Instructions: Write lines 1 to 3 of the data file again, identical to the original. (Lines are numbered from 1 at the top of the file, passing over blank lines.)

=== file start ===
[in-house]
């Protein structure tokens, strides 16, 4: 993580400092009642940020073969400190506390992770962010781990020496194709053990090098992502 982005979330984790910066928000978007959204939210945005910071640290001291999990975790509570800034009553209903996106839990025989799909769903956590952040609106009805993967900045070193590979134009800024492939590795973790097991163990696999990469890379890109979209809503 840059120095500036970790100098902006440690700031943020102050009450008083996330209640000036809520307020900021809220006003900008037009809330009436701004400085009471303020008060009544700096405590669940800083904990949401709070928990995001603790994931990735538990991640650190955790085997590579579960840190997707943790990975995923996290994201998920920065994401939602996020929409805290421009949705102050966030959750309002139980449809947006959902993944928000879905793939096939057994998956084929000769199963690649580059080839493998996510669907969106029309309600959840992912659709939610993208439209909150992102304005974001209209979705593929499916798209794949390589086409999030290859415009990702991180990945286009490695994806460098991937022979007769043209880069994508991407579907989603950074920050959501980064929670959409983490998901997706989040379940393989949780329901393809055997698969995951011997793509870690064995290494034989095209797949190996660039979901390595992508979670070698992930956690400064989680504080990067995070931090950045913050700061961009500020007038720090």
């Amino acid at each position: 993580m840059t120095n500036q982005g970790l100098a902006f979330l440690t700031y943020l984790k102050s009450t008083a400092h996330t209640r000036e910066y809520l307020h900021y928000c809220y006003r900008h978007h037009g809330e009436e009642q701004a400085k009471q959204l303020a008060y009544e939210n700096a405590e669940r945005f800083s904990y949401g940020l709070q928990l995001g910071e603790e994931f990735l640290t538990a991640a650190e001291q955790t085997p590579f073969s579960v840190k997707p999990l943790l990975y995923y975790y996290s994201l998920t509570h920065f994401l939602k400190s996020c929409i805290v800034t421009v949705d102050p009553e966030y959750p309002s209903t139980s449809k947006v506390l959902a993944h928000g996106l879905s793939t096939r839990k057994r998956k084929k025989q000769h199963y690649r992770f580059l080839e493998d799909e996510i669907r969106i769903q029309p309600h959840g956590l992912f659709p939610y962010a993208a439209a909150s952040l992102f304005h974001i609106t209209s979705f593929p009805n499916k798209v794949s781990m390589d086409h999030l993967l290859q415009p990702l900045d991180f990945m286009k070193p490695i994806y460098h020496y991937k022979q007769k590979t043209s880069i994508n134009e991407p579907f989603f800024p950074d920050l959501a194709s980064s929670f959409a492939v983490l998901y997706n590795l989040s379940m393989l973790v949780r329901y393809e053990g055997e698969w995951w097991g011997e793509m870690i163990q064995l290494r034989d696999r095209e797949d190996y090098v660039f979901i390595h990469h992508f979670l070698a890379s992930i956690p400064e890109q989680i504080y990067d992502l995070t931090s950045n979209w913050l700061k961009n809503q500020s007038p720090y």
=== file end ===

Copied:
[in-house]
């Protein structure tokens, strides 16, 4: 993580400092009642940020073969400190506390992770962010781990020496194709053990090098992502 982005979330984790910066928000978007959204939210945005910071640290001291999990975790509570800034009553209903996106839990025989799909769903956590952040609106009805993967900045070193590979134009800024492939590795973790097991163990696999990469890379890109979209809503 840059120095500036970790100098902006440690700031943020102050009450008083996330209640000036809520307020900021809220006003900008037009809330009436701004400085009471303020008060009544700096405590669940800083904990949401709070928990995001603790994931990735538990991640650190955790085997590579579960840190997707943790990975995923996290994201998920920065994401939602996020929409805290421009949705102050966030959750309002139980449809947006959902993944928000879905793939096939057994998956084929000769199963690649580059080839493998996510669907969106029309309600959840992912659709939610993208439209909150992102304005974001209209979705593929499916798209794949390589086409999030290859415009990702991180990945286009490695994806460098991937022979007769043209880069994508991407579907989603950074920050959501980064929670959409983490998901997706989040379940393989949780329901393809055997698969995951011997793509870690064995290494034989095209797949190996660039979901390595992508979670070698992930956690400064989680504080990067995070931090950045913050700061961009500020007038720090």
């Amino acid at each position: 993580m840059t120095n500036q982005g970790l100098a902006f979330l440690t700031y943020l984790k102050s009450t008083a400092h996330t209640r000036e910066y809520l307020h900021y928000c809220y006003r900008h978007h037009g809330e009436e009642q701004a400085k009471q959204l303020a008060y009544e939210n700096a405590e669940r945005f800083s904990y949401g940020l709070q928990l995001g910071e603790e994931f990735l640290t538990a991640a650190e001291q955790t085997p590579f073969s579960v840190k997707p999990l943790l990975y995923y975790y996290s994201l998920t509570h920065f994401l939602k400190s996020c929409i805290v800034t421009v949705d102050p009553e966030y959750p309002s209903t139980s449809k947006v506390l959902a993944h928000g996106l879905s793939t096939r839990k057994r998956k084929k025989q000769h199963y690649r992770f580059l080839e493998d799909e996510i669907r969106i769903q029309p309600h959840g956590l992912f659709p939610y962010a993208a439209a909150s952040l992102f304005h974001i609106t209209s979705f593929p009805n499916k798209v794949s781990m390589d086409h999030l993967l290859q415009p990702l900045d991180f990945m286009k070193p490695i994806y460098h020496y991937k022979q007769k590979t043209s880069i994508n134009e991407p579907f989603f800024p950074d920050l959501a194709s980064s929670f959409a492939v983490l998901y997706n590795l989040s379940m393989l973790v949780r329901y393809e053990g055997e698969w995951w097991g011997e793509m870690i163990q064995l290494r034989d696999r095209e797949d190996y090098v660039f979901i390595h990469h992508f979670l070698a890379s992930i956690p400064e890109q989680i504080y990067d992502l995070t931090s950045n979209w913050l700061k961009n809503q500020s007038p720090y």